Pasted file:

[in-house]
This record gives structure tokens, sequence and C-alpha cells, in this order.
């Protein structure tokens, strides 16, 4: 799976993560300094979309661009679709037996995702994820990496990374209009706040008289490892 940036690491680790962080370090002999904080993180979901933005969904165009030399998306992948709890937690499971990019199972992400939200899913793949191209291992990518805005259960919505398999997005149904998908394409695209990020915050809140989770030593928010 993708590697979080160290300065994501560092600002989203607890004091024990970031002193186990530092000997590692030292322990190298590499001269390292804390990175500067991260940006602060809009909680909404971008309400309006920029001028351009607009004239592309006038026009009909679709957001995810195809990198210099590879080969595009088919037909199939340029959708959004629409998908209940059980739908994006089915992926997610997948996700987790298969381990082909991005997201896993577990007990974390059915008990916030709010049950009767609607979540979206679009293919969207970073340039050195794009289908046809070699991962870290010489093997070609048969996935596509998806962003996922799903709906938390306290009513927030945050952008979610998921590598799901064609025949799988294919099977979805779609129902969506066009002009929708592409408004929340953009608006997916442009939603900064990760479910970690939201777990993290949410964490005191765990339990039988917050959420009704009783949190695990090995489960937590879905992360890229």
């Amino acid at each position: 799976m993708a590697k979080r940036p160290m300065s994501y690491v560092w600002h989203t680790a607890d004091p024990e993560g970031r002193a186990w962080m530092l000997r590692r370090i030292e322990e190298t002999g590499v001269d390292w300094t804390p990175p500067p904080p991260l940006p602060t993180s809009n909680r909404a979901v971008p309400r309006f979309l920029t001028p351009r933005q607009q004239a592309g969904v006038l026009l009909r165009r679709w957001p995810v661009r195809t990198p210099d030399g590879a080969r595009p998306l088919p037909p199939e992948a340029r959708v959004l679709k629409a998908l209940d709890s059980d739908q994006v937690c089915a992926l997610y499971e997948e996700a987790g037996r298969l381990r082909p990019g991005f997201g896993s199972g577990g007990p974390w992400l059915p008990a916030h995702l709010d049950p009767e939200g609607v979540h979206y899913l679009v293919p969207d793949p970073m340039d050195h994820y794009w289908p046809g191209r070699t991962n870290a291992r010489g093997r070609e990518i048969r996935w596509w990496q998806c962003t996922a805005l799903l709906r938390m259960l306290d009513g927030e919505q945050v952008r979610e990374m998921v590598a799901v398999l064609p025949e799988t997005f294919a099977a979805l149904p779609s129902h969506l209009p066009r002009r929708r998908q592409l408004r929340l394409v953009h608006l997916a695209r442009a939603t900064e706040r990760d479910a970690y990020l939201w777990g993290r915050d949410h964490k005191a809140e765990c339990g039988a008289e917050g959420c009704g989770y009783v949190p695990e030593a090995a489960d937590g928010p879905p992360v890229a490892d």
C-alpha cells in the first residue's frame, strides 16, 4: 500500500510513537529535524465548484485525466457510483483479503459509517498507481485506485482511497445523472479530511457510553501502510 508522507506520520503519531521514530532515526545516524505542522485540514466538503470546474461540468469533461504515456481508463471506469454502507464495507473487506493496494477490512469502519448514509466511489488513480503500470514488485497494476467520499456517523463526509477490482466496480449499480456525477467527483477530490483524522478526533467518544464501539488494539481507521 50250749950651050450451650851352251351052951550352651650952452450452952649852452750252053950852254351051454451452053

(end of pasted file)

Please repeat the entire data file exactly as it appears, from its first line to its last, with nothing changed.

[in-house]
This record gives structure tokens, sequence and C-alpha cells, in this order.
């Protein structure tokens, strides 16, 4: 799976993560300094979309661009679709037996995702994820990496990374209009706040008289490892 940036690491680790962080370090002999904080993180979901933005969904165009030399998306992948709890937690499971990019199972992400939200899913793949191209291992990518805005259960919505398999997005149904998908394409695209990020915050809140989770030593928010 993708590697979080160290300065994501560092600002989203607890004091024990970031002193186990530092000997590692030292322990190298590499001269390292804390990175500067991260940006602060809009909680909404971008309400309006920029001028351009607009004239592309006038026009009909679709957001995810195809990198210099590879080969595009088919037909199939340029959708959004629409998908209940059980739908994006089915992926997610997948996700987790298969381990082909991005997201896993577990007990974390059915008990916030709010049950009767609607979540979206679009293919969207970073340039050195794009289908046809070699991962870290010489093997070609048969996935596509998806962003996922799903709906938390306290009513927030945050952008979610998921590598799901064609025949799988294919099977979805779609129902969506066009002009929708592409408004929340953009608006997916442009939603900064990760479910970690939201777990993290949410964490005191765990339990039988917050959420009704009783949190695990090995489960937590879905992360890229």
């Amino acid at each position: 799976m993708a590697k979080r940036p160290m300065s994501y690491v560092w600002h989203t680790a607890d004091p024990e993560g970031r002193a186990w962080m530092l000997r590692r370090i030292e322990e190298t002999g590499v001269d390292w300094t804390p990175p500067p904080p991260l940006p602060t993180s809009n909680r909404a979901v971008p309400r309006f979309l920029t001028p351009r933005q607009q004239a592309g969904v006038l026009l009909r165009r679709w957001p995810v661009r195809t990198p210099d030399g590879a080969r595009p998306l088919p037909p199939e992948a340029r959708v959004l679709k629409a998908l209940d709890s059980d739908q994006v937690c089915a992926l997610y499971e997948e996700a987790g037996r298969l381990r082909p990019g991005f997201g896993s199972g577990g007990p974390w992400l059915p008990a916030h995702l709010d049950p009767e939200g609607v979540h979206y899913l679009v293919p969207d793949p970073m340039d050195h994820y794009w289908p046809g191209r070699t991962n870290a291992r010489g093997r070609e990518i048969r996935w596509w990496q998806c962003t996922a805005l799903l709906r938390m259960l306290d009513g927030e919505q945050v952008r979610e990374m998921v590598a799901v398999l064609p025949e799988t997005f294919a099977a979805l149904p779609s129902h969506l209009p066009r002009r929708r998908q592409l408004r929340l394409v953009h608006l997916a695209r442009a939603t900064e706040r990760d479910a970690y990020l939201w777990g993290r915050d949410h964490k005191a809140e765990c339990g039988a008289e917050g959420c009704g989770y009783v949190p695990e030593a090995a489960d937590g928010p879905p992360v890229a490892d």
C-alpha cells in the first residue's frame, strides 16, 4: 500500500510513537529535524465548484485525466457510483483479503459509517498507481485506485482511497445523472479530511457510553501502510 508522507506520520503519531521514530532515526545516524505542522485540514466538503470546474461540468469533461504515456481508463471506469454502507464495507473487506493496494477490512469502519448514509466511489488513480503500470514488485497494476467520499456517523463526509477490482466496480449499480456525477467527483477530490483524522478526533467518544464501539488494539481507521 50250749950651050450451650851352251351052951550352651650952452450452952649852452750252053950852254351051454451452053